No matter what you call them, be it french fries, frites, chips, deep fried potatoes, or what size or shape they come in, from shoestring to thick-cut, waffle to crinkle style, no one can deny that fries have become a food favorite across the world. There is even a National French Fry Day to help celebrate.
The origin of the fry is still up for debate. Belgians called them “Les frites”, while the French called them “Pomme Frites”, or fried potatoes. In America, French fries became the popular term. Back in the day, the frites were often fried in ox or horse fat, while today, you more typically see vegetable or peanut oil used.
While our modern fries make a great partner to a salad or sandwich, the French fries themselves have their own complementary relationships. Fries are almost always accompanied by one or more condiments to be dunked or smothered in.
Making the Perfect French Fries
The first US standards for frozen french fried potatoes was released on April 22, 1966 and made effective July 1, 1966. It served as a means for grading and inspection to ensure food quality. Fry color was indicated by a designation of extra light, light, medium light, medium, or dark. And thus was born the Munsell USDA French Fry Color Chart.
Used for programming deep fryers to certify a proper balance of temperature, fat content, and duration of frying is executed. No more soggy, undercooked or burnt to a crisp, bitter tasting ill-prepared french fries.
The Colorful Shades of Condiments
Now that we have french fries cooked to perfection, it seems fitting to take our color notations a step further… to the ketchups, the mustards, the gravies, the cheeses – and other condiments that enhance the fries experience. When it comes to french fry condiments, everyone likes something different. From combos of mixed or double dunked flavors, to more traditional accompaniments… nothing is really typical when choosing go-to dipping sides.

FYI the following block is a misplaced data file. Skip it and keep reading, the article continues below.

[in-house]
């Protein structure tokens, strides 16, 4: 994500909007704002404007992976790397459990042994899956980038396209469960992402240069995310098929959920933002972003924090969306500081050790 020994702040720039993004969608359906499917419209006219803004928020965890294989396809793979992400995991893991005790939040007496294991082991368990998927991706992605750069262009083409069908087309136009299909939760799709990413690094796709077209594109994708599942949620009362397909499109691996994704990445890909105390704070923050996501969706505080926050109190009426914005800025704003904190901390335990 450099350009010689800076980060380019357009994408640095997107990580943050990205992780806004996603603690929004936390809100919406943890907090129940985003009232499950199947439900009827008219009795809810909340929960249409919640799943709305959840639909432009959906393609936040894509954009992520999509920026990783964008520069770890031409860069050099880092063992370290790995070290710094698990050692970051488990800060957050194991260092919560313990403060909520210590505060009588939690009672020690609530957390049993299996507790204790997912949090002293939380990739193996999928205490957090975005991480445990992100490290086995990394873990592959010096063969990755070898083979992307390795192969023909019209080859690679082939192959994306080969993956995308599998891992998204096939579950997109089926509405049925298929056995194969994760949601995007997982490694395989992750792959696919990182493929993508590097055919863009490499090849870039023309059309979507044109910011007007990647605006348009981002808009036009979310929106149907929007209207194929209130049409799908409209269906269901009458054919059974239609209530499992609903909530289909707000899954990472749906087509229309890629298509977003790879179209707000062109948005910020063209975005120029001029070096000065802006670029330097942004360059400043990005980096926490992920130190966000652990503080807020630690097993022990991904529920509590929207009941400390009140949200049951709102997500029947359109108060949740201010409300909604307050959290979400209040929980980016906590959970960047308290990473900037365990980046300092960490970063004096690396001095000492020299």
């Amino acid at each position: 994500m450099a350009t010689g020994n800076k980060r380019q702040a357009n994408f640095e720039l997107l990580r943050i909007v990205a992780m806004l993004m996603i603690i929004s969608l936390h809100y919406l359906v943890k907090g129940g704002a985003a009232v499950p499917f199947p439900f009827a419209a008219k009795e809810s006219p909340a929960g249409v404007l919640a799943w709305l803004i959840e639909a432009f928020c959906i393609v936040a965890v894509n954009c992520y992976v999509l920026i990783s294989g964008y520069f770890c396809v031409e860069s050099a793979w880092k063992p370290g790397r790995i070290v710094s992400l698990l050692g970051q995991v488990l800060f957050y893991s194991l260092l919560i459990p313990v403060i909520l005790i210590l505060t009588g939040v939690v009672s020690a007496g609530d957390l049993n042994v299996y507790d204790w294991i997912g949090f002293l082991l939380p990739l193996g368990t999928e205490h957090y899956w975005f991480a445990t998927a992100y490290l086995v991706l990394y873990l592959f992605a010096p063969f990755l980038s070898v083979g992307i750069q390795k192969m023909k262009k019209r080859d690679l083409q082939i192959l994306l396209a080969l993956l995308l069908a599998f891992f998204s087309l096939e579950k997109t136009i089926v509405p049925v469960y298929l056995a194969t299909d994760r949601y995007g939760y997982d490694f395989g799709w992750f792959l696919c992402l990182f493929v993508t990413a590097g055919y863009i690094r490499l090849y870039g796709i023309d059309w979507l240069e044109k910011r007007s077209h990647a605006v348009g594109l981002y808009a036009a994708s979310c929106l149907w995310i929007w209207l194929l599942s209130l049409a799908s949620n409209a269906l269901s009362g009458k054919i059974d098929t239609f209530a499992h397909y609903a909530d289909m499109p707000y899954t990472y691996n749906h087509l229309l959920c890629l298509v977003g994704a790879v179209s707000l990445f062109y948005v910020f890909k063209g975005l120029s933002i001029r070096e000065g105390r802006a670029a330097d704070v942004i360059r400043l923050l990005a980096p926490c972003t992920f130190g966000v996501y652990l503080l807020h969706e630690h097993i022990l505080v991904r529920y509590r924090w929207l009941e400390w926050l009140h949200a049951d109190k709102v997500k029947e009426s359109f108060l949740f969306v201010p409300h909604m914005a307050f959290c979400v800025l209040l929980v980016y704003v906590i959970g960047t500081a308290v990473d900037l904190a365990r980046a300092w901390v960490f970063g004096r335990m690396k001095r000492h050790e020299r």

Ketchup 10R 3/10
Certainly one of the most popular of all the french fry dipping option, ketchup is sweet and tangy and color-wise, reflective of the tomatoes that make up the majority of it’s ingredients.
Aioli 5Y 9/2
A typical aioli is garlic whisked with egg yolk and olive oil, but there are many variations where herbs or spices are added.
Curry Red 10R 3/8 & Green 2.5Y 4/6
When you need a little spice to go along with your fries, curry never disappoint. Here we have a red and green curry gravy – heavy on the spice.
Cheese 10YR 7/14
The options are plenty for cheese dipping sauces, as well as crumbled or drizzled on toppings. We stuck with a traditional yellow-red cheddar sauce. Orange cheese please.
Hot Sauce 10R 3/8 & 2.5Y 8.5/4
From milder pepper sauces to intensely hot ghost pepper sauces, bringing the heat to a pile of fries is a treat for many. Here we have a traditional chilli pepper sauce.
Mustard 2.5Y 7/6 & 2.5YR 3/6
With so many mustard choices available, it was hard to settle on one. A more traditional yellow mustard would fall somewhere around 5Y 8/10, while honey mustard around 2.5Y 8/8. For our selection here, we went with a stoneground mustard, because clearly, it contains more than one color. Here we look at the color of the mustard itself and the mustard seeds.
Tzatziki 5GY 9/1 & 5GY 3/2
A mix of yogurt, cucumbers, garlic and olive oil, it is a popular Mediterranean dip or condiment for meats or pita and equally as good for fries.
Ranch 5Y 9/1
A dairy based dressing made popular at a dude ranch in California in the 50’s, it is still the best selling salad dressing in the US. It is also a popular dipping sauce.
BBQ 7.5R 2/6
Kansas City, Carolina, Texas, Alabama, Kentucky – with such variety of BBQ sauces to choose from, we could be dipping fries all day.
Gravy 2.5YR 2/4
This dark brown gravy is beef based. Make sure your fries are nice and crispy before smothering them with this.
Poutine, a popular Canadian dish, is a combo of cheese curds (yellow or orange in color depending on the variety) and gravy – usually a light brown chicken, veal or turkey variety.
Malt Vinegar 10R 3/6
Very popular for fish and chips, it adds a toasty, nutty flavor to the fries.
Mayo 2.5YR 7/4
Some like mayo alone 5Y 9/2, some like it mixed with ketchup. Sometimes called fry sauce, this combo comes in a variety of ratios (this Russian dressing or Thousand Island). Here we have a 3/4 mayo to 1/4 ketchup ratio.
What happens when all of these get mixed together? What color would we get? We don’t recommend actually doing this but since we had leftovers of all the ingredients, we though, why not.
When it comes to accompanying french fries, almost anything you can think of can be added. From chilli or refried beans to an egg. If you decide to pile on some bacon, make sure it is cooked to your liking. We hope your french fry dining experiences will never again be the same again.
Happy National French Fry Day!
Note: There are a plethora of condiments available on the market. Colors will vary from brand-to-brand, so the color notations listed in this post are merely a sample. Test your color matching skills and see what color notations you find in your kitchen.